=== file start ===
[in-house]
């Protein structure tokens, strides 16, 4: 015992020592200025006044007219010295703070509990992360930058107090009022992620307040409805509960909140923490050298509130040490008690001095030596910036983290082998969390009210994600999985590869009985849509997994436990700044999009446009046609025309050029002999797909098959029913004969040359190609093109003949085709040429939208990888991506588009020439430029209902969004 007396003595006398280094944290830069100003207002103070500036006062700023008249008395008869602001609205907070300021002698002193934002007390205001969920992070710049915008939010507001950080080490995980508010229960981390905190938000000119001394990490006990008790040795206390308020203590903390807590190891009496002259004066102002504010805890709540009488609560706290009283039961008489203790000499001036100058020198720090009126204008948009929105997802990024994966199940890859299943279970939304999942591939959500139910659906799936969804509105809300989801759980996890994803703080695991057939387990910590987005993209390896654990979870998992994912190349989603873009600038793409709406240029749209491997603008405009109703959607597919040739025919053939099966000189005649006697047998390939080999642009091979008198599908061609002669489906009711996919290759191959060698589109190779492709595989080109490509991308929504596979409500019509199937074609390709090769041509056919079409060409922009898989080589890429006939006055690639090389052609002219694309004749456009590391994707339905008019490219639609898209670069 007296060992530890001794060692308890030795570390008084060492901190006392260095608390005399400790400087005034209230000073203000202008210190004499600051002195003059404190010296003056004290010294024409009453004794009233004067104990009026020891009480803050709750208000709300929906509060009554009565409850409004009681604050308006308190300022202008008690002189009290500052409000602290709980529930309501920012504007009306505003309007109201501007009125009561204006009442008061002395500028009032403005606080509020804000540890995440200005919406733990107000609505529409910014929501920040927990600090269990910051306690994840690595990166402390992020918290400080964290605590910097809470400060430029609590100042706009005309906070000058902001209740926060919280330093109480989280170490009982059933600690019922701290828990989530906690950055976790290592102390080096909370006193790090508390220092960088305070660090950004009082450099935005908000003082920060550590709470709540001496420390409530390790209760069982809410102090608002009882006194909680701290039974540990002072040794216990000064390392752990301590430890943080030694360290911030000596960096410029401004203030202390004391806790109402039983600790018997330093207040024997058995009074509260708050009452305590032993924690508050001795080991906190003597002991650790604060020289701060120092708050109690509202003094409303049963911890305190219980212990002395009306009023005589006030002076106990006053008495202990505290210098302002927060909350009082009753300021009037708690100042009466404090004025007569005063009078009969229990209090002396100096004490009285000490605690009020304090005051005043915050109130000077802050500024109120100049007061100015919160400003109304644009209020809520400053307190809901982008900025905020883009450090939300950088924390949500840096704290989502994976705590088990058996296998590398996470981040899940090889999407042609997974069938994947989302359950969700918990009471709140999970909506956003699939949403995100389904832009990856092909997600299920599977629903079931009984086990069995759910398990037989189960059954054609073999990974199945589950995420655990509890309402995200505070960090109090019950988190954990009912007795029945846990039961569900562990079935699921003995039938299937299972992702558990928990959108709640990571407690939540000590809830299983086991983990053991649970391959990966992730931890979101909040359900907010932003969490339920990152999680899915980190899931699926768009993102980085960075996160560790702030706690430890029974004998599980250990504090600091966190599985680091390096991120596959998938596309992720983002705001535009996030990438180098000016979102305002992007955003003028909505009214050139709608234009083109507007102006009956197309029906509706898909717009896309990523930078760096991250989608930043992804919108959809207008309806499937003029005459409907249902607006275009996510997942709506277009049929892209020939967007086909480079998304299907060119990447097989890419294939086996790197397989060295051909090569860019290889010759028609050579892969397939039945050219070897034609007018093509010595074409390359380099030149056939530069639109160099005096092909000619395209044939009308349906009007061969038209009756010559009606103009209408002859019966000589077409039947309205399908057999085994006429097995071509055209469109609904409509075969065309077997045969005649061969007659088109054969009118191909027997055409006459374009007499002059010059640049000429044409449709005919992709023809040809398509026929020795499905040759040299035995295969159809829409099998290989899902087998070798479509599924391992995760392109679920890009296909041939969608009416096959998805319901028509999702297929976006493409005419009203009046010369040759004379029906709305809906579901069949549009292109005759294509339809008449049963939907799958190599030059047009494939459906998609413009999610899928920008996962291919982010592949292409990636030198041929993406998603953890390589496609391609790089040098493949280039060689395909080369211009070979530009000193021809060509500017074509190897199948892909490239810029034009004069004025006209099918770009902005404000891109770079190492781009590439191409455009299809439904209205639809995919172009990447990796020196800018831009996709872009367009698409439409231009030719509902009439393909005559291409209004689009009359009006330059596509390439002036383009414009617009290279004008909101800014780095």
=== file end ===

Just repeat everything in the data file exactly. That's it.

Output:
[in-house]
């Protein structure tokens, strides 16, 4: 015992020592200025006044007219010295703070509990992360930058107090009022992620307040409805509960909140923490050298509130040490008690001095030596910036983290082998969390009210994600999985590869009985849509997994436990700044999009446009046609025309050029002999797909098959029913004969040359190609093109003949085709040429939208990888991506588009020439430029209902969004 007396003595006398280094944290830069100003207002103070500036006062700023008249008395008869602001609205907070300021002698002193934002007390205001969920992070710049915008939010507001950080080490995980508010229960981390905190938000000119001394990490006990008790040795206390308020203590903390807590190891009496002259004066102002504010805890709540009488609560706290009283039961008489203790000499001036100058020198720090009126204008948009929105997802990024994966199940890859299943279970939304999942591939959500139910659906799936969804509105809300989801759980996890994803703080695991057939387990910590987005993209390896654990979870998992994912190349989603873009600038793409709406240029749209491997603008405009109703959607597919040739025919053939099966000189005649006697047998390939080999642009091979008198599908061609002669489906009711996919290759191959060698589109190779492709595989080109490509991308929504596979409500019509199937074609390709090769041509056919079409060409922009898989080589890429006939006055690639090389052609002219694309004749456009590391994707339905008019490219639609898209670069 007296060992530890001794060692308890030795570390008084060492901190006392260095608390005399400790400087005034209230000073203000202008210190004499600051002195003059404190010296003056004290010294024409009453004794009233004067104990009026020891009480803050709750208000709300929906509060009554009565409850409004009681604050308006308190300022202008008690002189009290500052409000602290709980529930309501920012504007009306505003309007109201501007009125009561204006009442008061002395500028009032403005606080509020804000540890995440200005919406733990107000609505529409910014929501920040927990600090269990910051306690994840690595990166402390992020918290400080964290605590910097809470400060430029609590100042706009005309906070000058902001209740926060919280330093109480989280170490009982059933600690019922701290828990989530906690950055976790290592102390080096909370006193790090508390220092960088305070660090950004009082450099935005908000003082920060550590709470709540001496420390409530390790209760069982809410102090608002009882006194909680701290039974540990002072040794216990000064390392752990301590430890943080030694360290911030000596960096410029401004203030202390004391806790109402039983600790018997330093207040024997058995009074509260708050009452305590032993924690508050001795080991906190003597002991650790604060020289701060120092708050109690509202003094409303049963911890305190219980212990002395009306009023005589006030002076106990006053008495202990505290210098302002927060909350009082009753300021009037708690100042009466404090004025007569005063009078009969229990209090002396100096004490009285000490605690009020304090005051005043915050109130000077802050500024109120100049007061100015919160400003109304644009209020809520400053307190809901982008900025905020883009450090939300950088924390949500840096704290989502994976705590088990058996296998590398996470981040899940090889999407042609997974069938994947989302359950969700918990009471709140999970909506956003699939949403995100389904832009990856092909997600299920599977629903079931009984086990069995759910398990037989189960059954054609073999990974199945589950995420655990509890309402995200505070960090109090019950988190954990009912007795029945846990039961569900562990079935699921003995039938299937299972992702558990928990959108709640990571407690939540000590809830299983086991983990053991649970391959990966992730931890979101909040359900907010932003969490339920990152999680899915980190899931699926768009993102980085960075996160560790702030706690430890029974004998599980250990504090600091966190599985680091390096991120596959998938596309992720983002705001535009996030990438180098000016979102305002992007955003003028909505009214050139709608234009083109507007102006009956197309029906509706898909717009896309990523930078760096991250989608930043992804919108959809207008309806499937003029005459409907249902607006275009996510997942709506277009049929892209020939967007086909480079998304299907060119990447097989890419294939086996790197397989060295051909090569860019290889010759028609050579892969397939039945050219070897034609007018093509010595074409390359380099030149056939530069639109160099005096092909000619395209044939009308349906009007061969038209009756010559009606103009209408002859019966000589077409039947309205399908057999085994006429097995071509055209469109609904409509075969065309077997045969005649061969007659088109054969009118191909027997055409006459374009007499002059010059640049000429044409449709005919992709023809040809398509026929020795499905040759040299035995295969159809829409099998290989899902087998070798479509599924391992995760392109679920890009296909041939969608009416096959998805319901028509999702297929976006493409005419009203009046010369040759004379029906709305809906579901069949549009292109005759294509339809008449049963939907799958190599030059047009494939459906998609413009999610899928920008996962291919982010592949292409990636030198041929993406998603953890390589496609391609790089040098493949280039060689395909080369211009070979530009000193021809060509500017074509190897199948892909490239810029034009004069004025006209099918770009902005404000891109770079190492781009590439191409455009299809439904209205639809995919172009990447990796020196800018831009996709872009367009698409439409231009030719509902009439393909005559291409209004689009009359009006330059596509390439002036383009414009617009290279004008909101800014780095």